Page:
'Magic Eye', Brooch with a 43.95 ct citrine, agate and diamond in 18 ct yellow gold. Image credit Munsteiner.
Munsteiner uses the optic laws of refraction and reflection to produce interesting three-dimensional effects in pieces; highlighting that the essence of a crystal can be sft and organic, not just angular and hard. Munsteiner believes that nothing is more powerful than an idea, and sometimes this idea has to wait until the right gemstone, with the right set of inclusion in the right arrangement, comes along. Only then will it be able to tell us a story.
Bernd, Jutta and Tom Munsteiner. Image credit Munsteiner.
Nothing really prepares you for the surprise you feel when presented with this company's miniature creations, including leaves, flowers, blossoms, fish and mammals all carved out of various gemstones. The attention to detail is stunning, the cuteness of some almost unbearable. All these little creations, some no larger than a one Euro coin, appear to have a life of their own and tell a story, all with a certain sense of humour.
Carved animal creations with a stunning amount of detail engraved. Image credit D.Mazza.
The current artist-carver at Herbert Klein is Stefan Klein, who started as an engraver in his father's company and developed his skills. Stefan's creative process is long, leading to a perfect creation; he carefully studies pictures and films of the nature he intends to represent in his pieces, he establishes a connection with the piece until he declares it finished and only then reveals its fairy tale.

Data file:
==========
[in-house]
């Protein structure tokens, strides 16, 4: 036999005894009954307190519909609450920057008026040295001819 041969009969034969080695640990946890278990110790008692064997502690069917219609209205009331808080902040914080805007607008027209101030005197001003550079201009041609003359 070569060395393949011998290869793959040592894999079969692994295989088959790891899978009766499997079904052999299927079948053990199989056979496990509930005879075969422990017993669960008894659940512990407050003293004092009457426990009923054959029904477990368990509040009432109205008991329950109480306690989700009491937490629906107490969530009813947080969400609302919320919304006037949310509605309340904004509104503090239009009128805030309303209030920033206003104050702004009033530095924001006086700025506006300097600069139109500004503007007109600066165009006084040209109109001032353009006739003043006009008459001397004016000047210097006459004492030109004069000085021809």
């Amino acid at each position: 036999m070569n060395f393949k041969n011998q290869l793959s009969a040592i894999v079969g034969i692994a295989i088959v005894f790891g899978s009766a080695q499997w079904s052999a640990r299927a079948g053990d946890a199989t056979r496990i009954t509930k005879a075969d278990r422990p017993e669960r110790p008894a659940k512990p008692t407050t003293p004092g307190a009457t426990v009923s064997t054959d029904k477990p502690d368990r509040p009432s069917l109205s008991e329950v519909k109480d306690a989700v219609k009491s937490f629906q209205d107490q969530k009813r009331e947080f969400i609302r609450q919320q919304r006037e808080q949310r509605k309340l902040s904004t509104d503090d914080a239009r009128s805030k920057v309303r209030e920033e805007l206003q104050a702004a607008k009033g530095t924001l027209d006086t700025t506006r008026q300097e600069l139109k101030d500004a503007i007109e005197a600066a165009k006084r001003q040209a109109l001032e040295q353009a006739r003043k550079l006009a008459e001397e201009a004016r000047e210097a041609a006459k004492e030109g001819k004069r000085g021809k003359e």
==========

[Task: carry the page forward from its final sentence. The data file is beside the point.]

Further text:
The smallest tourmaline frog, placed on a one Euro coin for scale. Image credit D.Mazza.
None of his pieces are exactly the same. They all have small differences, whether that is the materials used, the inclusions within or the representation chosen. Each aspect contributes to telling a fantastic tale.
Stefan Klein in his workshop. Image credit D.Mazza.
There are many more stories and tales I can tell you about these artists and their creations: Patrick Dreher, for example, creates stunning gemstone animal sculptures that seem to come to life as they give the effect of muscles rippling beneath the skin. Michael Peuster creates stories out of different materials, gemstones and elements put together, while Manfred Wild sees a single, lonely stone in a gem parcel, picks it up and creates a story around what he sees.
But these are all stories for another day.
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Cover image Erwin working in his workshop in Veitsrodt. Image courtesy of D. Mazza.